SCHITT’S CREEK swept the 2020 Emmy Awards with a record-breaking nine wins in a single season, including Outstanding Comedy Series, Outstanding Writing for a Comedy Series, Outstanding Directing for a Comedy Series, and all four acting categories. It began as an unknown zany character sitcom and evolved into one of the most heartfelt series of our time.
Studying what made it excel is a practice in understanding character development, storytelling, and, above all, comedy. Not only that, but it was done in a feel-good way, a delightful trend in modern comedies (think THE GOOD PLACE or TED LASSO). People turn to comedy to feel happy, and SCHITT’S CREEK really delivered.
Here are a few techniques that helped make the show so exceptional.
Throwaways are a sly form of humor involving a joke told in passing, without being the punchline of a joke. They’re blink-and-you’ll-miss-it kinds of jokes that require a rapt and clever audience, which is partially what makes them so satisfying.
SCHITT’S CREEK excelled at throwaway jokes, whether in the form of creator Dan Levy’s David giving judgmental commentary on a situation or Annie Murphy’s Alexis providing a deadpan delivery of her past experiences. Take this line for example:
“I once dated this Sultan’s nephew who was forbidden to talk to me or even look at me, and we made it work for like, half a regime change.”
This was in the middle of a speech where Alexis was giving advice on love. There’s no pause for a laugh track. There are no follow-up questions. The scene moves on quickly while the audience is left amused over the implications of her line: How did she meet the Sultan’s nephew? What was the political climate like during the regime change?
The point isn’t to dwell on the jokes. They flare up with surprise and then you’re already moving on to the next joke.
Truth in Pain
An age-old comedic device is to torment your characters. Their pain, embarrassment, or discomfort is relatable to the human experience — but how they react to these obstacles is an invitation for creativity and entertainment. Take this scene in which Alexis learns she has lice:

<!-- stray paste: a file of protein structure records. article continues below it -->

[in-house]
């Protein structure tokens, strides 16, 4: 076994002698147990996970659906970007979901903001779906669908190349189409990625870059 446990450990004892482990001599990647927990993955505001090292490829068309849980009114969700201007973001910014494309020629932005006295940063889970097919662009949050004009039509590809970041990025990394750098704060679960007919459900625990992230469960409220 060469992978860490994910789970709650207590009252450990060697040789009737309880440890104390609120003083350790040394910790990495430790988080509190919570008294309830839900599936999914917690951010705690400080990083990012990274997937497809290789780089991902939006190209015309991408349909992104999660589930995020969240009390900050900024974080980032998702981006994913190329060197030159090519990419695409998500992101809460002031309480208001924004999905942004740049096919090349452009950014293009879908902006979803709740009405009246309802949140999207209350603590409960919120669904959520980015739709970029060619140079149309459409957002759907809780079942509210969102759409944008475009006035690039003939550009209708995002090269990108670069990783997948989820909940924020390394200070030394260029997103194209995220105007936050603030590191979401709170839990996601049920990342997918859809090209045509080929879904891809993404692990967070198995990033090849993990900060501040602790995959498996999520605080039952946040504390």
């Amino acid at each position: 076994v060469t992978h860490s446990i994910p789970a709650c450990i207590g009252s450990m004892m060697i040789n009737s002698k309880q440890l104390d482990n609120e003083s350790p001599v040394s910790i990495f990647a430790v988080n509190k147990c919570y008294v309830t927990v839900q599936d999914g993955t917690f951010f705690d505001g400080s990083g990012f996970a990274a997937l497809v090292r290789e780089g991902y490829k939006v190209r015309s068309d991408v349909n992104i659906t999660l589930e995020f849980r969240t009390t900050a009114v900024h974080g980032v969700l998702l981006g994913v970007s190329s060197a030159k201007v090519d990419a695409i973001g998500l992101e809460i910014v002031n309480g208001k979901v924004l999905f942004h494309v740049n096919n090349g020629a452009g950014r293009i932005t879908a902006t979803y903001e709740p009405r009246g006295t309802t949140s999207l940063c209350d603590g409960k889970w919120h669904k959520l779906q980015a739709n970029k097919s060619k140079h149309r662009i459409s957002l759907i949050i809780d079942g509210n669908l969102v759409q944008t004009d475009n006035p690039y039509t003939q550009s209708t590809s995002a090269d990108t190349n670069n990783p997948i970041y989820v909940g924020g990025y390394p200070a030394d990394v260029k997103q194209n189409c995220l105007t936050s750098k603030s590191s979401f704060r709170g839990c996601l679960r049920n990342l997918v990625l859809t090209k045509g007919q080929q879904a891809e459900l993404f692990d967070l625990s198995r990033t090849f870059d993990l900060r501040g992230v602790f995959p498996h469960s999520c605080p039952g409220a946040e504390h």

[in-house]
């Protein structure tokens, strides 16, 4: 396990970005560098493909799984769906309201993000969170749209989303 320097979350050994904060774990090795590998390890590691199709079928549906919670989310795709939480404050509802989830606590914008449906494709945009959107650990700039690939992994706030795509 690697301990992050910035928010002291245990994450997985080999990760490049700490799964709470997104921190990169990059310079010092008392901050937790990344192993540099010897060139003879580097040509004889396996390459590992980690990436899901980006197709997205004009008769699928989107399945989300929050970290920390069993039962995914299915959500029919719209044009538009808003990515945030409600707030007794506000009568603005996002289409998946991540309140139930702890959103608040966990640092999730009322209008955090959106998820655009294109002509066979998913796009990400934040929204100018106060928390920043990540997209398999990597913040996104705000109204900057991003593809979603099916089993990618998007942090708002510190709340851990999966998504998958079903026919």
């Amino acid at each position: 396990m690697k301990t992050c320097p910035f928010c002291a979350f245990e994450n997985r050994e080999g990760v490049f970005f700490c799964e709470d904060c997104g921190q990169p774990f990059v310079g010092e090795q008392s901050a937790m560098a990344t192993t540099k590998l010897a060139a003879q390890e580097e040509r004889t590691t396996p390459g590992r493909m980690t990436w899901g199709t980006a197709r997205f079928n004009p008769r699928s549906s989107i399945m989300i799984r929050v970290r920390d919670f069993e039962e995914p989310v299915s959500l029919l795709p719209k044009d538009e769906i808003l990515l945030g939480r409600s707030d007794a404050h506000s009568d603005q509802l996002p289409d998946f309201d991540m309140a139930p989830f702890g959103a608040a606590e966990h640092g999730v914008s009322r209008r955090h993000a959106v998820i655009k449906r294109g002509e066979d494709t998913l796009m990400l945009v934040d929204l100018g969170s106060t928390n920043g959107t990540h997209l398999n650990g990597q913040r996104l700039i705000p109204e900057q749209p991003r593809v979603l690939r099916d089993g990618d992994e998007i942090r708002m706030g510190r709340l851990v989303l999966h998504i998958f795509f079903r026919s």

This is a classic example of truth in pain. It is uncomfortable, inconvenient, and maybe even a little embarrassing to have head lice, so the audience can sympathize with Alexis’ mortification while laughing at the stakes. In a comedy, we know that the writers will deliver Alexis from this evil to a satisfying conclusion, so even though she is suffering, she’s safe — and therefore we have permission to laugh at her and commiserate with her.
Give your characters obstacles, heighten the absurdity, and carry them through the fire — your audience will love you for it.
Characters in a comedy are rarely role models. Instead, they are the embodiment of our lost inhibitions. No character owns her truth more than Moira Rose, played by Catherine O’Hara. Take this scene in which her daughter, Alexis, is sick (and do note Alexis’ throwaway joke about Jared Leto):
The expectation of a mother is to care for her sick child. Instead, Moira reveals her revulsion toward illness and desire to remain uninfected. In every moment of this scene, Moira behaves contrary to how a decent human would, and she ups the ante all the way to my favorite moment at the end when she locks the door on her family.
Allowing your characters to respond in ways that are discordant with what society demands of us will provide opportunities for humor, amusement, and increasing stakes as the other characters figure out how to respond.
A well-told joke is funny because it creates surprise. Anytime you can offer an unforeseen twist or an unexpected statement or reaction, you give your audience a little jolt of shock and excitement. SCHITT’S CREEK, especially the final seasons, is a masterclass in unexpected situations and dialogue.
It pays to brainstorm multiple lines of dialogue or alternate reactions from your characters in your writing. You will surprise even yourself if you give yourself the freedom to explore the most unexpected options and your comedy will start to light up with humor.
Curious if the jokes in your script are landing? Get feedback from WeScreenplay’s professional readers!
Shannon Corbeil is a writer, actor, and filmmaker in Los Angeles with recent appearances on SEAL Team and The Rookie. An Air Force veteran, her articles have been published in Business Insider, We Are The Mighty, and Military.com. She has written and produced hundreds of digital videos with millions of views. You can read more about her on her website or come play on Instagram and Twitter!